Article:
Zero to Mojolicious: Building a Site with Zurb Foundation


Combining several of my previous posts, let's build a quick site with Mojolicious and Zurb Foundation. We will use the AssetPack plugin. Although we are serving fairly simple Javascript and CSS files now, later we can switch to using Coffeescript, Less or Sass or anything which AssetPack can pre-process.

First, install the AssetPack plugin and create a fresh "app" −

$ cpanm Mojolicious::Plugin::AssetPack
$ mojo generate app FoundationExample

Method 1 − Local copy of Foundation

Download the latest Foundation and put the files under a foundation/ directory under our "app" directory:

$ mkdir foundation
$ cd foundation
$  wget
$ unzip

Now let's create a set of relative symbolic links for each file in the Foundation directory:

$ mkdir  public/foundation/
$ ln -s -r foundation/* public/foundation/

In lib/, change the startup to −

# This method will run once at server start
sub startup {
  my $self = shift;


  my $source = "/foundation/";
  $self->asset("foundation.css" => $source."css/foundation.min.css");
  $self->asset("foundation.js" => $source."js/foundation.js");
  $self->asset("modernizr.js" => $source."js/vendor/modernizr.js");
  $self->asset("jquery.js" => $source."js/vendor/jquery.js");

  # Router
  my $r = $self->routes;

  # Normal route to controller

Continue with Both Methods, below.

Method 2 − CDN method

Use only the changes in lib/ shown above, but replace the source with −

  my $source = "" .

Continue with Both Methods, below.

Both Methods.

In lib/FoundationExample/Controller/ − change the welcome routine to:

sub welcome {
  my $self = shift;

  $self->stash(copyright_holder => 'Someone');
  $self->stash(keywords => 'something, somebody, somewhere');
  $self->stash(author => 'William Lindley');

  # Render template "example/welcome.html.ep" with message
  $self->render(msg => 'Welcome to the Mojolicious real-time web framework!');

In templates/example/welcome.html.ep − change the layout to:

% layout 'zurbish';

and templates/layouts/zurbish.html.ep −

<!DOCTYPE html>
<html lang="en">
 <meta charset="utf-8">
 <!-- Zurb Foundation stuff -->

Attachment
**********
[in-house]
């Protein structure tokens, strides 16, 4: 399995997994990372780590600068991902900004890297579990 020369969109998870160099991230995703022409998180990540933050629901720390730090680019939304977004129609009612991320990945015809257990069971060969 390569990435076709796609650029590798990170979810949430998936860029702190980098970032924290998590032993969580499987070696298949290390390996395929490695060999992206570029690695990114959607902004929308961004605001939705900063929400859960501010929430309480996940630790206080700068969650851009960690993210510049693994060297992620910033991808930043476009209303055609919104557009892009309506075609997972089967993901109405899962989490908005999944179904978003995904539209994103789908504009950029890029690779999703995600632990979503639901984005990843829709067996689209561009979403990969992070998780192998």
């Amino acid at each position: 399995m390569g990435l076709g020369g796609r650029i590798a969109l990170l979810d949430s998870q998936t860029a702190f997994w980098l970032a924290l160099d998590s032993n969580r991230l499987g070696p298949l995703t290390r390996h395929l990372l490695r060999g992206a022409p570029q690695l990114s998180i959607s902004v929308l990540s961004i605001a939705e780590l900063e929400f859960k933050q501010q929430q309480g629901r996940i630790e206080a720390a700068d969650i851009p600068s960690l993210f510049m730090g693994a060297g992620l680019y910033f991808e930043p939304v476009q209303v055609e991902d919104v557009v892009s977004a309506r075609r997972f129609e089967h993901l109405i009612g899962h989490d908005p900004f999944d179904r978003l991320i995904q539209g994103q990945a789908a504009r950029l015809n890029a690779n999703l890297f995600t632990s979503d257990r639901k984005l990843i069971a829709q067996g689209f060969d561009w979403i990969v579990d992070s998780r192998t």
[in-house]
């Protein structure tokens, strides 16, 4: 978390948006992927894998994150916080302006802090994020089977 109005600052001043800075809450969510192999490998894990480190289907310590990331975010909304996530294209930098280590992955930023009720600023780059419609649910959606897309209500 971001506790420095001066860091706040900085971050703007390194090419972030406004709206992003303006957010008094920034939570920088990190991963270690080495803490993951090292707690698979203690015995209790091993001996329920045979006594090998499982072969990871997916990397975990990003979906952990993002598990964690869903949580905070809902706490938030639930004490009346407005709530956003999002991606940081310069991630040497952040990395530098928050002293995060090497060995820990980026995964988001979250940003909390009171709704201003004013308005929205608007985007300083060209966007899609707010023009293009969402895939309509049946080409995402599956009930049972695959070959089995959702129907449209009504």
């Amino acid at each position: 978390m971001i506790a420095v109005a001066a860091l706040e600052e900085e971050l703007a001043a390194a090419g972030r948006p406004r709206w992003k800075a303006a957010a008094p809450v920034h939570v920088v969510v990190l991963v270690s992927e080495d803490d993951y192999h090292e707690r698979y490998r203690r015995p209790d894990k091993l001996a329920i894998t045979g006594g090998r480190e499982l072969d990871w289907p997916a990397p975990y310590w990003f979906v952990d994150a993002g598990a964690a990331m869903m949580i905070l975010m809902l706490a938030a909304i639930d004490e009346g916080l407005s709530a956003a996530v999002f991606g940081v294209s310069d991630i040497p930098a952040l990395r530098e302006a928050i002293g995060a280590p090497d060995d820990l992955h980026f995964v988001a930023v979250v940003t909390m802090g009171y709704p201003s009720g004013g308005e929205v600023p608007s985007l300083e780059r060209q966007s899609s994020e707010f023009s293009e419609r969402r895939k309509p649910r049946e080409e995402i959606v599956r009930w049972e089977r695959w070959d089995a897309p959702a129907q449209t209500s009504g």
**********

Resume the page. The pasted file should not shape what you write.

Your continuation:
<meta name="viewport" content="width=device-width, initial-scale=1.0">
%= asset 'foundation.css'
%= asset 'modernizr.js'
 <!-- end Zurb -->
 <title><%= title %></title>
 <meta name="copyright" content="Copyright ⓒ <%= ((localtime())[5]+1900) %> <%= $copyright_holder %>" />
 <meta name="keywords" content="<%= $keywords %>" />
 <meta name="author" content="<%= $author %>" />
%= asset 'jquery.js'
%= asset 'foundation.js'
<%= content %>

For more, see Jan Henning Thorsen's talk on Mojolicious::Plugin::AssetPack at MojoConf 2014.

What Happens After You Start Your Mojolicious 'app'


Please note, THIS IS A WORK IN PROGRESS, not a final article.

First let's look at the skeleton version of the main script that gets created when you execute "mojo generate app Foo" − this is foo/script/foo −

#!/usr/bin/env perl

use strict;
use warnings;

use lib 'lib';

# Start command line interface for application
require Mojolicious::Commands;

what Mojolicious::Commands does:

  • enables all the processing for Mojolicious commands like daemon, get, generate, *routes, test, *etc.

Then we do Mojolicious::Commands->start_app('Foo') which:

  • handles all the switches and arguments in the invocation command-line

  • Loads the application class (here, lib/

  • Calls the application

The source for start_app (in Mojolicious/ looks like this:

sub start_app {

This calls the new() method of Mojo::Server to create a Mojo server object (and subscribe to the "request" event with default request handling); the server object is returned and upon that we call build_app(). The argument to build_app will in this example be "Foo" which is the name of the application class for which we are building an instance.

→ Q: What does it mean, subscribe to the request event?

Then the call to start() runs as shown in, namely by invoking the commands() and run() methods of Mojolicious, which have the effect of processing any commands and then running the event loop.

The only other code, aside from a stock Controller, is in lib/

package Foo;
use Mojo::Base 'Mojolicious';

# This method will run once at server start
sub startup {
  my $self = shift;

  # Documentation browser under "/perldoc"

  # Router
  my $r = $self->routes;

  # Normal route to controller

What's going on here?

the argument is the 'app' (instance of _ class) that _ creates

From this we can call built-ins like plugin() and routes()



An event loop is basically a loop that continually tests for external events and executes the appropriate callbacks to handle them, it is often the main loop in a program. Non-blocking tests for readability/writability of file descriptors and timers are commonly used events for highly scalable network servers, because they allow a single process to handle thousands of client connections concurrently.

  1. Set up all the routes, timers, and other reactions to be processed by the event engine.

  2. The script calls app->start (for Lite) or −−− (for Mojolicious)

  3. Event loop runs − Mojo::IOLoop (detail?)


Timers, another primary feature of the event loop, are created with


"timer" in Mojo::IOLoop ]( and can for example be used to delay rendering of a response, and unlike sleep , won't block any other requests that might be processed concurrently… Recurring timers created with "recurring" in Mojo::IOLoop are slightly more powerful, but need to be stopped manually, or they would just keep getting emitted.